Unwritten Secrets, By Ronald Frame

Two voices in perfect harmony
Click to follow
The Independent Culture

Every summer, as the Edinburgh Book Festival approaches, editors reach for a state-of-Scottish-fiction piece. Almost always, the leading lights hail from the healthy tribe of urban modernists: from Irvine Welsh to James Kelman, A L Kennedy to (in his unique fashion) Ian Rankin. It seems a shame that other strands of storytelling in Scotland implicitly appear less lively or robust. That's not the case at all.

Prolific, versatile, capable of a William Trevor-like understated drama, Glaswegian Ronald Frame has published 14 works of fiction. Unwritten Secrets returns to the musical motifs, and the tangled teacher-pupil dynamics, of his Booker-longlisted The Lantern Bearers (1999). Its cleverly braided double narrative alternates the stories of two singers, bound by the time that the younger woman spent as a student of the elder.

In 2008, leading American soprano Mariel Baxter returns to Vienna and to the glacial, secretive diva, Ursule Kroll, who taught her in the 1980s. "Your voice has minted very nicely, I gather," the elderly legend icily remarks. There follows a fast-moving dual account of the singers' lives in separate cultures and ages. Their divergent careers have both fallen prey to sexual hypocrisy, industry manipulation and political pressure. With scandalous liaisons, family secrets and even (in Ursule's youth) a plot that ropes in top-level Nazis, Frame's twin intrigues even verge on the sensational.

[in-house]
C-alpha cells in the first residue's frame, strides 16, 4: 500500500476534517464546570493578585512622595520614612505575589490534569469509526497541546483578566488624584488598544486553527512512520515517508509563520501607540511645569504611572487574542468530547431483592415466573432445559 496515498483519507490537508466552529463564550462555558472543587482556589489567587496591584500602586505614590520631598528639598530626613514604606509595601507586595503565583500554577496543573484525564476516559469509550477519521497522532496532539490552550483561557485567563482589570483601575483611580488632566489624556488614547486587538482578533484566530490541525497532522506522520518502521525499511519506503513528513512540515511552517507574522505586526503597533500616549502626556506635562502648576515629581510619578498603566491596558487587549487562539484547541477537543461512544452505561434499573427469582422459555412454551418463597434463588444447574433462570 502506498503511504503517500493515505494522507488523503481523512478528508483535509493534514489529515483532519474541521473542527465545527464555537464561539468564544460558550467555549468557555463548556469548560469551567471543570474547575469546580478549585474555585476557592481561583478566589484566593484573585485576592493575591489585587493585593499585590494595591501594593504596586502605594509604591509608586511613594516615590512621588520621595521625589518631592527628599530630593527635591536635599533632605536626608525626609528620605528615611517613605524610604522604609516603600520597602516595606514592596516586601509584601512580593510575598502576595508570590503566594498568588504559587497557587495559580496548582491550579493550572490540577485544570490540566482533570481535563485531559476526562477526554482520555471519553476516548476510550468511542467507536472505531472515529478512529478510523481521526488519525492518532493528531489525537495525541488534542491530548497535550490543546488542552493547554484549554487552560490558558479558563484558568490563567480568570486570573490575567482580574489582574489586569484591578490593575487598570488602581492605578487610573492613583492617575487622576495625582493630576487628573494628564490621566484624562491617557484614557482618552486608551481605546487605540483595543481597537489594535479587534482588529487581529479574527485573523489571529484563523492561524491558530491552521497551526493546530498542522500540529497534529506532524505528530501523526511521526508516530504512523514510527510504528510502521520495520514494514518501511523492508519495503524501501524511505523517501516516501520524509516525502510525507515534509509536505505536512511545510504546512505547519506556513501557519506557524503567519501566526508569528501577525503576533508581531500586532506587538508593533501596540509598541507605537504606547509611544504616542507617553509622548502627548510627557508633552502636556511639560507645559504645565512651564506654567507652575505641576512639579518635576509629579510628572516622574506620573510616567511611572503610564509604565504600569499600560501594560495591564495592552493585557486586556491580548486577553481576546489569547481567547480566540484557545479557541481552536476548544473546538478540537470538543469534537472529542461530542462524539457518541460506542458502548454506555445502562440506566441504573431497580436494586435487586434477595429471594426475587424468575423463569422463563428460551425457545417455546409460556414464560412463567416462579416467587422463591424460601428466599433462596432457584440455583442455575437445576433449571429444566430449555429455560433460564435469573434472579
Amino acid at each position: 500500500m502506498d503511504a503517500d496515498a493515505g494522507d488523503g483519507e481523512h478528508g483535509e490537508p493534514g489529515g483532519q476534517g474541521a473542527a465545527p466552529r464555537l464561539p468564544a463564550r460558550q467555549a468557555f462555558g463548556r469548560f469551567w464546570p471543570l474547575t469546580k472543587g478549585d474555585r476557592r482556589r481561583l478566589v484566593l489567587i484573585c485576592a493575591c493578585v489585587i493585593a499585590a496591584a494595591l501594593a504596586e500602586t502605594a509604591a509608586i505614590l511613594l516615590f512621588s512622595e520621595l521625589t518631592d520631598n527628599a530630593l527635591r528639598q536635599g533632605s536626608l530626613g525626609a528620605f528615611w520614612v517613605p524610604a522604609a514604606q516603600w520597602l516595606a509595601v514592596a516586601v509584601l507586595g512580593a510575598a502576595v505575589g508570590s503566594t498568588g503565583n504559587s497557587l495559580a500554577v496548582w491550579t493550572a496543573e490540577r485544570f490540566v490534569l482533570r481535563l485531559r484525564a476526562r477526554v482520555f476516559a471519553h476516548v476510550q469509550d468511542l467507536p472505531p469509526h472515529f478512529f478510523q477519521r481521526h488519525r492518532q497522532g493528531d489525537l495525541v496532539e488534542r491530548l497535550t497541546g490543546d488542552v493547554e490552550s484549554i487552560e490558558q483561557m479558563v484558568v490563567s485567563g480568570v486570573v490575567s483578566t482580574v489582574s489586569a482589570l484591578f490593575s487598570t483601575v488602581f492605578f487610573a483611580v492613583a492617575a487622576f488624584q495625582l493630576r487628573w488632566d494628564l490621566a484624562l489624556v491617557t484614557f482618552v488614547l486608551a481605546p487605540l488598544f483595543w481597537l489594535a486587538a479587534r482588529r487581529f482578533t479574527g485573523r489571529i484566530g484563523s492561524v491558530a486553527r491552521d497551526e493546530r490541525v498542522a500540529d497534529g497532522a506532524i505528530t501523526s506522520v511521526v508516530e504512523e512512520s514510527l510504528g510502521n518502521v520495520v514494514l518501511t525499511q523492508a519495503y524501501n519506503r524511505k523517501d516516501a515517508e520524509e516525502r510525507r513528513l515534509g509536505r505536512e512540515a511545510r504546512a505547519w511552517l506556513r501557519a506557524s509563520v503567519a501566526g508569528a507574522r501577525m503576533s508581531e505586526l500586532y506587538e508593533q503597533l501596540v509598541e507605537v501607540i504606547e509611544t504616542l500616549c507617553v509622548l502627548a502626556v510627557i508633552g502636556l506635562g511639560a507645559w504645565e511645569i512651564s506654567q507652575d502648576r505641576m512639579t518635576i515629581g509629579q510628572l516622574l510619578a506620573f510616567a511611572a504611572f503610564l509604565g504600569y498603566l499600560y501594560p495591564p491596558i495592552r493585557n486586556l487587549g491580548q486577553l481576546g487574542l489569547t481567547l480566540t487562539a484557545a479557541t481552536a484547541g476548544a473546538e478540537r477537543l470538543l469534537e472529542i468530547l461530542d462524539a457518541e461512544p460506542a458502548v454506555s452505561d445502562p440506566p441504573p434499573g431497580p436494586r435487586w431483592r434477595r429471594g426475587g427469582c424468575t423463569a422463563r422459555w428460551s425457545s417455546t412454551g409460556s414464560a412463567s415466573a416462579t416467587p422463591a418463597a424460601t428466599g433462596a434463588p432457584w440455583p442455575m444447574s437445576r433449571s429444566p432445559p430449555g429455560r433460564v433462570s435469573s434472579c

Switching between the US and Europe, and Austria during and after its submission to the Third Reich, the novel explores two models of the musician's role in society – and suggests how closely they connect. Above all, the singers' personalities convince in their blending of a high artistic vocation with guilt at the shabby compromises required to get, and stay, ahead of rival voices.

Frame evokes the sounds that makes these burdened lives worthwhile with deft and laconic skill: from Mariel singing an aria from La Traviata on a Paris bridge in a "transfigured night", to the melancholy "sweet balm of memory" audible in Ursule's recordings of her favourite Schubert songs. His novel strikes with flair and resonance those dissonant chords of money and desire, fame and politics, that rumble behind great music and its makers. Its various mysteries unfold at a presto gallop, free of all Viennese schmaltz, in a tight-knit, allusive and sardonic style: more Alban Berg than Richard Strauss.